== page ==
ll holistic therapies aim at strengthening the Parasympathetic. There is an army of professional people out there whose purpose is to awaken this all-too-often dormant part of us. The Cranio-sacral Therapist, with great sensitivity, works directly at unwinding the deep tensions that keep the ANS out-of-balance. The Homeopath, with her potent little pills, also seeks to restore harmony within the ANS. If there is an emotional block, the Holistic Psychotherapist works at identifying and resolving the buried conflict within the ANS. The Biodynamic Massage Therapist, with great flexibility, uses whatever technique is appropriate to harmonize the ANS. Acupuncture, Shiatsu and most forms of quality massage also have similar effects on the Autonomic Nervous System.

    It is this same system that yogis seek to purify and manipulate. Pranayama, a higher branch of Hatha Yoga, is a good example. It has as its goal union with God through breath control. Using highly sophisticated techniques and incredible discipline, devotees work toward strengthening and developing their Parasympathetics to such an extraordinary degree that all the systems and senses of the body become saturated with vitality and well-being. The true potential of the brain is thus harnessed, and consciousness takes several leaps beyond our imagination.

    Of course, most of us aren’t ready for such spiritual acrobatics. We just want to feel happier and more relaxed; less easily wound-up, less given to worry and more optimistically inclined. Most of us would like to trust in the process of life a little more.

    In fact, most of us are looking for a way to relax and be happy, without giving up any of our pleasures and without putting too much effort into it. Fortunately, this is the optimum way to proceed. The Parasympathetic does not respond to denial, or to efforting. Like an abused child cowering under the bed, it needs to be coaxed out of its hiding place. It needs soft words and gentle assurances; a little bit at a time so it is not overwhelmed. It requires the most patient determination. Whatever New Age claims you may have heard, it is only through the regular and consistent practice of relaxation that the Parasympathetic can be brought back to its former glory.

    As a culture we have systematically trained ourselves to override the ANS, our instinctual life, in favour of a faster, more “convenient” lifestyle. Unlike the bristling, hissing cat, not many of us give full vent to the Sympathetic. As a race, we tend to be a little frightened of our instinctual reactions. We do not enjoy our heart racing, our hair standing on end, our legs trembling, and so we tend to tense against such disturbing sensations. This often makes us feel in control, and gives the illusion of security. But we are cutting off our nose to spite our face. If the ANS is inhibited, it will inevitably get stuck in its mode of operation. This does not imply that we should become like animals or small children. It simply means that, in the interest of our health on all levels, we should respect our feelings.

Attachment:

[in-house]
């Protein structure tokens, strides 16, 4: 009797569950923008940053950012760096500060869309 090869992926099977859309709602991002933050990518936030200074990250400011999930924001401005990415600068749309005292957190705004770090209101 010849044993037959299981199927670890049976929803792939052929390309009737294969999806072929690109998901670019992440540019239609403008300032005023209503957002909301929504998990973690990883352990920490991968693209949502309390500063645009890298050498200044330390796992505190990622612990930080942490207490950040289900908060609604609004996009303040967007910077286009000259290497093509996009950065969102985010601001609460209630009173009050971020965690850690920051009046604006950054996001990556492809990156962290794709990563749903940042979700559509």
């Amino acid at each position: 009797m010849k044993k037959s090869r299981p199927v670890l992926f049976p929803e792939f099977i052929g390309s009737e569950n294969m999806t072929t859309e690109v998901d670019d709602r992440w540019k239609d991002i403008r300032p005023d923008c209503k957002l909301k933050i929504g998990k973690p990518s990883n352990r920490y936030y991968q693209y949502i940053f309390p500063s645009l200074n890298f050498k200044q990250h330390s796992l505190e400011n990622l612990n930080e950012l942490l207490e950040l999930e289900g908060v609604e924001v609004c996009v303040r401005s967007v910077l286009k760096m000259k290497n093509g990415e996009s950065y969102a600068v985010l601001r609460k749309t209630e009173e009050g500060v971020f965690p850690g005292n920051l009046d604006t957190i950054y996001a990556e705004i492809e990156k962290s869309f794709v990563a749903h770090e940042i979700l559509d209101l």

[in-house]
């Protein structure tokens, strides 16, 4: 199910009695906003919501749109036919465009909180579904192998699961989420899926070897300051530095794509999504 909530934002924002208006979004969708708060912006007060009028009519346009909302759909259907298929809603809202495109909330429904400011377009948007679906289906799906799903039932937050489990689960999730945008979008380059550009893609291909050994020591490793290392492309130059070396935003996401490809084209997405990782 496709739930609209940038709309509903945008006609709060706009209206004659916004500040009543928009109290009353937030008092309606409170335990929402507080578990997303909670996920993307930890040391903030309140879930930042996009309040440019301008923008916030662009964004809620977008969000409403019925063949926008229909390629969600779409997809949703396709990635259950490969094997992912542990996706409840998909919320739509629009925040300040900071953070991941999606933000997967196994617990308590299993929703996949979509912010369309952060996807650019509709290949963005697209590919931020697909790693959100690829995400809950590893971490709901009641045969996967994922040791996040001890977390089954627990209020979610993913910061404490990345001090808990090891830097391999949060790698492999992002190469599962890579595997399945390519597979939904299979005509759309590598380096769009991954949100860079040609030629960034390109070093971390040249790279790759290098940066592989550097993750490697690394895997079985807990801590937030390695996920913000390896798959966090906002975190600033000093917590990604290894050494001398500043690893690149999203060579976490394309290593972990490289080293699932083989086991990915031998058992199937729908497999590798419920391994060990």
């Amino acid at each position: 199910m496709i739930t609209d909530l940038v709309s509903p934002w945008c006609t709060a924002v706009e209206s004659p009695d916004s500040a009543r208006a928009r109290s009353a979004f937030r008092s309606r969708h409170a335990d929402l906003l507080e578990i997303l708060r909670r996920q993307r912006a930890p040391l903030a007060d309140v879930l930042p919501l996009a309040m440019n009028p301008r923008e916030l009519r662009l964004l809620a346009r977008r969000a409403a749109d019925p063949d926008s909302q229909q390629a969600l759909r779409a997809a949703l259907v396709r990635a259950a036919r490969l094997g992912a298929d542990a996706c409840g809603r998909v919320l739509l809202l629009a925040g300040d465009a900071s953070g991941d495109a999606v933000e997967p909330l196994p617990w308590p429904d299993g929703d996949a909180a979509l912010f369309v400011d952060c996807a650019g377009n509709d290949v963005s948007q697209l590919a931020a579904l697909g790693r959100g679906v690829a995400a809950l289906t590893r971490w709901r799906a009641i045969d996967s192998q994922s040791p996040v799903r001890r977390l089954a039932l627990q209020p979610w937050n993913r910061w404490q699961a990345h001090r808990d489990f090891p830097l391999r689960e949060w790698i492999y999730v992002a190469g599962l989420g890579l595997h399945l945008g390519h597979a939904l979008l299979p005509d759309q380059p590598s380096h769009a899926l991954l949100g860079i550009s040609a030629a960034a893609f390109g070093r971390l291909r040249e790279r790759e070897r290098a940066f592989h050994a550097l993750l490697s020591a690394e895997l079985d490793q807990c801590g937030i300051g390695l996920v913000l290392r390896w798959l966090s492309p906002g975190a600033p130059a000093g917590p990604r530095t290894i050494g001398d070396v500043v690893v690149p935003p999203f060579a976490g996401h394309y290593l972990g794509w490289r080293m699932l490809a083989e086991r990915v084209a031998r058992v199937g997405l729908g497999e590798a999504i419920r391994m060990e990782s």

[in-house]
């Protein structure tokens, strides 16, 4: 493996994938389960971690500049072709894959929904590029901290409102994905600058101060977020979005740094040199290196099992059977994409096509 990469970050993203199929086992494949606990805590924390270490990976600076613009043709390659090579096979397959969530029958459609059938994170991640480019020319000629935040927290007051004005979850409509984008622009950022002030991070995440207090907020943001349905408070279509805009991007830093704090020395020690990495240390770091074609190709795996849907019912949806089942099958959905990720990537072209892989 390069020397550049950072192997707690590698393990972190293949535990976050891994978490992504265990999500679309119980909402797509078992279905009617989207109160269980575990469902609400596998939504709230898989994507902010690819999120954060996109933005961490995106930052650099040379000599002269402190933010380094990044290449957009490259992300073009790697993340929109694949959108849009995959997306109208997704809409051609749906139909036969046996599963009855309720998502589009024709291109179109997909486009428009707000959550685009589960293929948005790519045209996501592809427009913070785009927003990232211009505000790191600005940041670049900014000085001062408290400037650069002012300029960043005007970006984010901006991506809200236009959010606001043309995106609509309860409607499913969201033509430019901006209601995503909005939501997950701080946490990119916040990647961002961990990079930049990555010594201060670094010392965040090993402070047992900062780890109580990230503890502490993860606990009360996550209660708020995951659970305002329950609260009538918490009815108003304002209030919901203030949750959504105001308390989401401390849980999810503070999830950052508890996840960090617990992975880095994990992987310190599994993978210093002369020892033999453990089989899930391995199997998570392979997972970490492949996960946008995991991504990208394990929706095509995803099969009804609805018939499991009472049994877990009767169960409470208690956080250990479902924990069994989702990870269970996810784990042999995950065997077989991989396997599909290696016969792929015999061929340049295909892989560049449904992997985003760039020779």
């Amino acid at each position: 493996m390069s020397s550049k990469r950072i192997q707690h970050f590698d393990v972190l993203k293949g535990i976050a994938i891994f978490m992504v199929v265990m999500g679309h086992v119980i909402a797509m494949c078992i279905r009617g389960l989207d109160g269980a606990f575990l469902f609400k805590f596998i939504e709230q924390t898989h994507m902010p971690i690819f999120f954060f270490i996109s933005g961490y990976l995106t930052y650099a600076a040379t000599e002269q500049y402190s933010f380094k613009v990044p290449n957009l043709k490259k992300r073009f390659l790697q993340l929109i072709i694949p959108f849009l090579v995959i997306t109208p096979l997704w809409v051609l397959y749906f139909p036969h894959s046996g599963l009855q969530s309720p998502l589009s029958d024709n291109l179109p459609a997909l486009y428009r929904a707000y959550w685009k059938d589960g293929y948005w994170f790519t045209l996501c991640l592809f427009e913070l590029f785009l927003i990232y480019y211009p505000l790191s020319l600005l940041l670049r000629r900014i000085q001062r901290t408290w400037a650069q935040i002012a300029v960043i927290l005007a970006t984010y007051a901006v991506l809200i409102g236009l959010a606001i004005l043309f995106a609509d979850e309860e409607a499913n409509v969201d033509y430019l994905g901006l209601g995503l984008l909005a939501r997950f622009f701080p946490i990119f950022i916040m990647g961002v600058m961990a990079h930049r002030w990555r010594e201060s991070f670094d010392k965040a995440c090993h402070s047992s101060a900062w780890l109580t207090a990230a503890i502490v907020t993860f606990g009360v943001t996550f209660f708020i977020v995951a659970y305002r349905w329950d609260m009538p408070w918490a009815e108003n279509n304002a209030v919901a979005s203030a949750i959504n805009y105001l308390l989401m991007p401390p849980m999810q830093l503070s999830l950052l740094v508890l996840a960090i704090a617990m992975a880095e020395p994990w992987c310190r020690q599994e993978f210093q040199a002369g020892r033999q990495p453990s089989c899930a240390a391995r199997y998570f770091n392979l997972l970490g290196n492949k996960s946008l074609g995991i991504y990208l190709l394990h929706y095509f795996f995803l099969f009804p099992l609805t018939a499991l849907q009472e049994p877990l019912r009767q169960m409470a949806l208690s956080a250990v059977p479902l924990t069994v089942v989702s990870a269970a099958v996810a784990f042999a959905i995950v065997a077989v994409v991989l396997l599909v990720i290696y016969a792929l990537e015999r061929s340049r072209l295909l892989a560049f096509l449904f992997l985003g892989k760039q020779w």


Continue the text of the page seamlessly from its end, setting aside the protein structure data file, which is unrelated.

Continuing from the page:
Our conscious mind, or head, should be able to overrule the ANS, or heart, because it is not always wise to do exactly what we feel like doing. And this process works fine, so long as the control exerted is relaxed after the stressful situation has passed. The problem comes when this does not occur. When we continue to hold on and to disallow the ANS its natural functioning, stress is the not-so-natural result. When the Sympathetic is activated it produces a lot of energy which is designed either for fighting the threat i.e., standing up for ourselves, or for running away from it. It is an animal or instinctual response, and it doesn’t matter how rational or intellectual we become, we cannot change the reality of this fact.

    Yet how can the natural desire to sleep be honoured when we have to work all the hours God sent and then spend half the night up with the kids? How can we surrender to our bowel movements when there is a long queue in front of the toilet? How can we express the anger and irritation we feel toward our boss when we know it will be cutting off the hand that feeds us? We cannot, and we are not supposed to. Our will power is there for just such emergencies. The healthy use of it is called ‘deferred gratification’. It allows us to hold on to the impulse until we find an appropriate place to express it.

    It is a gift to have the ability to control the life that is flowing through us. Stress is the abuse of this gift

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    my sympathetic nervous system is so overactive as soon as i get an erection my pc muscle twitches.



    Don’t forget that the edocrine system works with the nervous system too, thus the neuro-endocrine system. The adrenals are involved with handling stresses, the endocrine recharges the ANS system, some neurotransmitters are also hormones etc.



    It”s rather complex i will give it that.

    For those who suffer with a low sense of well being/prem ej/and full on ed/anxiety etc this i think applies to you.

    Im looking to calm my body with gaba-upgrade my mood and further calm my body with serotonin-then switch nervous systems(im yet to find out how to do that part)-once my nervous systems are in perfict balance then my body will start to heal-after some time of letting it heal dopamine+testosterone will be delt with.

    right now i cant sleep-when i do it does little to restore my energy- i have no naterual motivation.

    just feel rather empty.

    5htp picks me up but ive stoped taking it for a while-using a gram a day is not really good.

    Im not looking for a pick up im looking for a final solution-i know the nervous system plays a big part in this.